Stick to the road rules, says AA
The coronavirus lockdown doesn’t mean a free-for-all on the road for those still driving
The Automobile Association (AA) says although roads across the country will experience a dramatic decrease in volumes during the 21-day coronavirus lockdown, safe driving is still essential and motorists must still follow the rules.
While the lockdown announced by president Cyril Ramaphosa on Monday will see far less traffic, the roads will still be used by people involved in essential services travelling to and from work, and people driving to buy groceries, among others.
With far fewer people on the country’s roads, it will in all likelihood lead to a drop in the number of crashes, injuries and fatalities, but this doesn’t open the door for those still on the roads to behave as they wish, notes the AA.
The association says health services across the country are experiencing huge pressures on their resources. In addition, people with other illnesses and emergencies still need to be cared for and assisted.
“Road users who add to this pressure by not obeying the rules, and who through negligent actions cause crashes which require medical intervention, are adding to this pressure and are, quite frankly, selfish, irresponsible, and a danger to others. It is the responsibility of every person who is on the roads — motorists, cyclists, and pedestrians — to behave in such a way that their journeys are completed without incident,” says the AA.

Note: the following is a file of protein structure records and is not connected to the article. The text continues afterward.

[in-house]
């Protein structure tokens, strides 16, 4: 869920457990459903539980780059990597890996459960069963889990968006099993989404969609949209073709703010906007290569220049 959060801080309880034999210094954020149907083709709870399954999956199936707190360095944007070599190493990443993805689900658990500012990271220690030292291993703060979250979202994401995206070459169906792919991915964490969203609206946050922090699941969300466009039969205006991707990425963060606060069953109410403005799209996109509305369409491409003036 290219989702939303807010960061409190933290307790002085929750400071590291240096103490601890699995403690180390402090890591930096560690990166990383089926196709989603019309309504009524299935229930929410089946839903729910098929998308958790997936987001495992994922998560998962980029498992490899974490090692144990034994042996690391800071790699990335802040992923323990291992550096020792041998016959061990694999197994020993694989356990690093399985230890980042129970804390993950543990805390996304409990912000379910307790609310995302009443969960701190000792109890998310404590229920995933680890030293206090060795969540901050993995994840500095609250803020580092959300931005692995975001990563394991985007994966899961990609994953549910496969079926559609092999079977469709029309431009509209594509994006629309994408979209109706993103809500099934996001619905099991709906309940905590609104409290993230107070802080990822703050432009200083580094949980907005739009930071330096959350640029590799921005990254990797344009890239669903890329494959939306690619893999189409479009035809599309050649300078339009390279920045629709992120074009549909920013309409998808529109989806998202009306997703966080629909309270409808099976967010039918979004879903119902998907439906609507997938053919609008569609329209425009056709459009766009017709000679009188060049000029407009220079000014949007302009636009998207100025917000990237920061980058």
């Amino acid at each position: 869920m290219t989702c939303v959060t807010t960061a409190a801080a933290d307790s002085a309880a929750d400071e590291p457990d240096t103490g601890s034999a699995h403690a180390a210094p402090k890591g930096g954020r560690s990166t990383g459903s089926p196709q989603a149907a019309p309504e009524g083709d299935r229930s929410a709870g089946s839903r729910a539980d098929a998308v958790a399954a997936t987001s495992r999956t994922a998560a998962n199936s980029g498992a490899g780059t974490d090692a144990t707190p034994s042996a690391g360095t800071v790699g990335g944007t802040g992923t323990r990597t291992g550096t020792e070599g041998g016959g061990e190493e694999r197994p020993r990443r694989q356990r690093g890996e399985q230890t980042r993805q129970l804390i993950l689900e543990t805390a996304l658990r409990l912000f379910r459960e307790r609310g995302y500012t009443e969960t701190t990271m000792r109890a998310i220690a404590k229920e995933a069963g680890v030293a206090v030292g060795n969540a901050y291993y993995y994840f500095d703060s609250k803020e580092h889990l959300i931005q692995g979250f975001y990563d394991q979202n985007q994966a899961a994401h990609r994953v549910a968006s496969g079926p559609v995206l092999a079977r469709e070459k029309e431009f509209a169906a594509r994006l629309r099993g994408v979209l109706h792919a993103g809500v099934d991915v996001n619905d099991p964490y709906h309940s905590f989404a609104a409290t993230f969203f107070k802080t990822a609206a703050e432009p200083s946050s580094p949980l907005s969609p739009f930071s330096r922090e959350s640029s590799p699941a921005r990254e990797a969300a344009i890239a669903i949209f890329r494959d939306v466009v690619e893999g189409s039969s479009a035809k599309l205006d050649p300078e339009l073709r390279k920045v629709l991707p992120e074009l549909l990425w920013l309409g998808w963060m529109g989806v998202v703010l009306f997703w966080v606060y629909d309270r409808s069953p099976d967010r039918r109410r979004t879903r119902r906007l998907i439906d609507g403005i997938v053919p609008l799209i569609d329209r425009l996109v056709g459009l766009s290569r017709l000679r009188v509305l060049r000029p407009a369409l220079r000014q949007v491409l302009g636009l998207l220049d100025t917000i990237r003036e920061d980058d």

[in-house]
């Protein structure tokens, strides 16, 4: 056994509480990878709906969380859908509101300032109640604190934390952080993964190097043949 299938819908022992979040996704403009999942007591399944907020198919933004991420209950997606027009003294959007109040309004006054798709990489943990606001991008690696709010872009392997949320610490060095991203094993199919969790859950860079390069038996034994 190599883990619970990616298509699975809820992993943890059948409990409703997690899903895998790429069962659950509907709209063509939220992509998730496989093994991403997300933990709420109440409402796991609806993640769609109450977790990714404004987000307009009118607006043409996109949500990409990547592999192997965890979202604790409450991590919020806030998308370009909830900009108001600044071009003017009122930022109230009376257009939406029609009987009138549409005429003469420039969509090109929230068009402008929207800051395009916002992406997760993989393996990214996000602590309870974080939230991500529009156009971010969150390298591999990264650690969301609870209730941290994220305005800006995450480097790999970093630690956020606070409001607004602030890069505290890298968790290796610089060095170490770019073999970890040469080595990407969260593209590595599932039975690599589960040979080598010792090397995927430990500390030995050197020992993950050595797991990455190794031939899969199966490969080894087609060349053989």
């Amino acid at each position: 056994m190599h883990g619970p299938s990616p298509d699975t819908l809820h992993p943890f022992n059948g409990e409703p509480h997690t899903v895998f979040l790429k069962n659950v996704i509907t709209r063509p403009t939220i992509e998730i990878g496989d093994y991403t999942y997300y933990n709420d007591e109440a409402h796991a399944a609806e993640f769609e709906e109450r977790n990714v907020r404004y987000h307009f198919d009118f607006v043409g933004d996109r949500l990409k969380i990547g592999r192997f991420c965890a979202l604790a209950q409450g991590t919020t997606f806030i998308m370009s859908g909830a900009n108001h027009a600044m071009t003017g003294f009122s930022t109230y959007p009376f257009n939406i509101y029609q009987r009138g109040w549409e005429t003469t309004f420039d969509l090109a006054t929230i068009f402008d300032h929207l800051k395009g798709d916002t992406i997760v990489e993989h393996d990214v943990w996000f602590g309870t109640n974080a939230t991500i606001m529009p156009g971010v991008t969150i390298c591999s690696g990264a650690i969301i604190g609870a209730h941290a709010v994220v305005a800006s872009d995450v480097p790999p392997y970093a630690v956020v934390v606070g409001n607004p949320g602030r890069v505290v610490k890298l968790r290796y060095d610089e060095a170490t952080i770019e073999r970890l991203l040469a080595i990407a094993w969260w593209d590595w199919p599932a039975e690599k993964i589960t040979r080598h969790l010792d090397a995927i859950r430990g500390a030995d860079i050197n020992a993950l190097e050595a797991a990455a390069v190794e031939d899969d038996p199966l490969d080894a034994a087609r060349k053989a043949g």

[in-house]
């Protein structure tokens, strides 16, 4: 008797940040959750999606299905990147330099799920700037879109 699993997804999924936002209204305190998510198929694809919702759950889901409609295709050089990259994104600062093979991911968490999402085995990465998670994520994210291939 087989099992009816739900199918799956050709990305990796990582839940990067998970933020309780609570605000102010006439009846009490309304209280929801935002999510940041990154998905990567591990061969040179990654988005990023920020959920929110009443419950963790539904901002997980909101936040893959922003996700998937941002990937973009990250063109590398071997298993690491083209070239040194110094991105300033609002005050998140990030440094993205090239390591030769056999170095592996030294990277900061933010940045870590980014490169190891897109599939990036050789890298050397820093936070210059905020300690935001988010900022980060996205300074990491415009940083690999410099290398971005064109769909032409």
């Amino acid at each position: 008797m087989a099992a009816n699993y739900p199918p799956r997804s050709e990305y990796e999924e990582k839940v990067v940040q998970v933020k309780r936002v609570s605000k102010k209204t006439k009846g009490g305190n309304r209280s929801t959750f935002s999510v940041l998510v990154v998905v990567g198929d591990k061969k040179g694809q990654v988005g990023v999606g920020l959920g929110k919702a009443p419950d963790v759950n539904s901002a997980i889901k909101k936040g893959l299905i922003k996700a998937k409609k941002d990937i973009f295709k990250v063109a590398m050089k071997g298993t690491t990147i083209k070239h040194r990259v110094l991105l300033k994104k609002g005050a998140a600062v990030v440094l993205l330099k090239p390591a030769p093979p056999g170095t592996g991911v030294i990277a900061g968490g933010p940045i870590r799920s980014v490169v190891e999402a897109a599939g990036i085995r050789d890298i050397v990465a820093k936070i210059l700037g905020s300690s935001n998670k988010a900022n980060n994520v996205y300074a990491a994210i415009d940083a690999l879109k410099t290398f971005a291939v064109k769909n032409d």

In addition, the AA says people who are still on the roads need to assess each driving situation as there are people who are abusing the current crisis to drive recklessly.
“An increase in average speeds, specifically on highways, has been noticeable. Always be vigilant, put your cellphone away, and remain focused on the road ahead. Now is not the time to take any chances — even though the roads may appear clear. Now, more than ever, it is the responsibility of those who are still driving to ensure their own, and other road users’ safety,” urges the AA.
The AA also says motorists should practice good hygiene in their cars, on motorbikes and bicycles by regularly wiping down surfaces that are touched often such as gear levers, steering wheels, handles, handlebars and visors.